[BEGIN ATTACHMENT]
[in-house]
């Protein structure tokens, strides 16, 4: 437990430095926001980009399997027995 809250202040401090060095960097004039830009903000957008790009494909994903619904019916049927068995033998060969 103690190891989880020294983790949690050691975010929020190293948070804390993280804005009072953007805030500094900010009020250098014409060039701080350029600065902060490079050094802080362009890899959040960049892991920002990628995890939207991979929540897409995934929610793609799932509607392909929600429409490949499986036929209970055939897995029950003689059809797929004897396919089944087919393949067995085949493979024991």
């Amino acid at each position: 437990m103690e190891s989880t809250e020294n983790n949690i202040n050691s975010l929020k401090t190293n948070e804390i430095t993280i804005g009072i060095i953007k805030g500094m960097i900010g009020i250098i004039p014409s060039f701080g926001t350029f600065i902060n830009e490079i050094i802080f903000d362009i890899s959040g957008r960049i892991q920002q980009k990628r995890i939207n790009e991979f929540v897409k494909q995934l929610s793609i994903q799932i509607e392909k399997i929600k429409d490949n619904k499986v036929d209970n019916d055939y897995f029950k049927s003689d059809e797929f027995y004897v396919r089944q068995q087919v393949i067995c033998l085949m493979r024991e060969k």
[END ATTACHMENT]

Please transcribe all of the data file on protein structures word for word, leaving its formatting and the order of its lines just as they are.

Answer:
[in-house]
């Protein structure tokens, strides 16, 4: 437990430095926001980009399997027995 809250202040401090060095960097004039830009903000957008790009494909994903619904019916049927068995033998060969 103690190891989880020294983790949690050691975010929020190293948070804390993280804005009072953007805030500094900010009020250098014409060039701080350029600065902060490079050094802080362009890899959040960049892991920002990628995890939207991979929540897409995934929610793609799932509607392909929600429409490949499986036929209970055939897995029950003689059809797929004897396919089944087919393949067995085949493979024991």
């Amino acid at each position: 437990m103690e190891s989880t809250e020294n983790n949690i202040n050691s975010l929020k401090t190293n948070e804390i430095t993280i804005g009072i060095i953007k805030g500094m960097i900010g009020i250098i004039p014409s060039f701080g926001t350029f600065i902060n830009e490079i050094i802080f903000d362009i890899s959040g957008r960049i892991q920002q980009k990628r995890i939207n790009e991979f929540v897409k494909q995934l929610s793609i994903q799932i509607e392909k399997i929600k429409d490949n619904k499986v036929d209970n019916d055939y897995f029950k049927s003689d059809e797929f027995y004897v396919r089944q068995q087919v393949i067995c033998l085949m493979r024991e060969k």